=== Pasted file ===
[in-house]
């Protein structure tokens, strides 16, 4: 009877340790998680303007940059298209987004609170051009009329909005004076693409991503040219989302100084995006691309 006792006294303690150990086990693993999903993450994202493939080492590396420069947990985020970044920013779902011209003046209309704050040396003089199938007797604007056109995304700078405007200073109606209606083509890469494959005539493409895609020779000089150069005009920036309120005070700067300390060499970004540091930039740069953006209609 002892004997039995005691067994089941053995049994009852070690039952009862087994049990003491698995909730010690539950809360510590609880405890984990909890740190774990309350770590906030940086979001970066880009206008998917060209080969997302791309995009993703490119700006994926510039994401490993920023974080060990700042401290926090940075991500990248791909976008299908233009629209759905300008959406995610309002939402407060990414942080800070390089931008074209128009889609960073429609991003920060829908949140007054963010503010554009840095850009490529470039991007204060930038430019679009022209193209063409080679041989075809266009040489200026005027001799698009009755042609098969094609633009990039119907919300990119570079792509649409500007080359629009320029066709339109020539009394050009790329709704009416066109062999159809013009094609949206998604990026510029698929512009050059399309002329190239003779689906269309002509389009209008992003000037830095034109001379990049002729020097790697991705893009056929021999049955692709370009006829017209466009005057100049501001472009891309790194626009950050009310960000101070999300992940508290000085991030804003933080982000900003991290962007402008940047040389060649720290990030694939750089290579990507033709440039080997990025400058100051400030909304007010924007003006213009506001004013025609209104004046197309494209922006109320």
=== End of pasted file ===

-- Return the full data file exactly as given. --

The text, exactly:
[in-house]
């Protein structure tokens, strides 16, 4: 009877340790998680303007940059298209987004609170051009009329909005004076693409991503040219989302100084995006691309 006792006294303690150990086990693993999903993450994202493939080492590396420069947990985020970044920013779902011209003046209309704050040396003089199938007797604007056109995304700078405007200073109606209606083509890469494959005539493409895609020779000089150069005009920036309120005070700067300390060499970004540091930039740069953006209609 002892004997039995005691067994089941053995049994009852070690039952009862087994049990003491698995909730010690539950809360510590609880405890984990909890740190774990309350770590906030940086979001970066880009206008998917060209080969997302791309995009993703490119700006994926510039994401490993920023974080060990700042401290926090940075991500990248791909976008299908233009629209759905300008959406995610309002939402407060990414942080800070390089931008074209128009889609960073429609991003920060829908949140007054963010503010554009840095850009490529470039991007204060930038430019679009022209193209063409080679041989075809266009040489200026005027001799698009009755042609098969094609633009990039119907919300990119570079792509649409500007080359629009320029066709339109020539009394050009790329709704009416066109062999159809013009094609949206998604990026510029698929512009050059399309002329190239003779689906269309002509389009209008992003000037830095034109001379990049002729020097790697991705893009056929021999049955692709370009006829017209466009005057100049501001472009891309790194626009950050009310960000101070999300992940508290000085991030804003933080982000900003991290962007402008940047040389060649720290990030694939750089290579990507033709440039080997990025400058100051400030909304007010924007003006213009506001004013025609209104004046197309494209922006109320």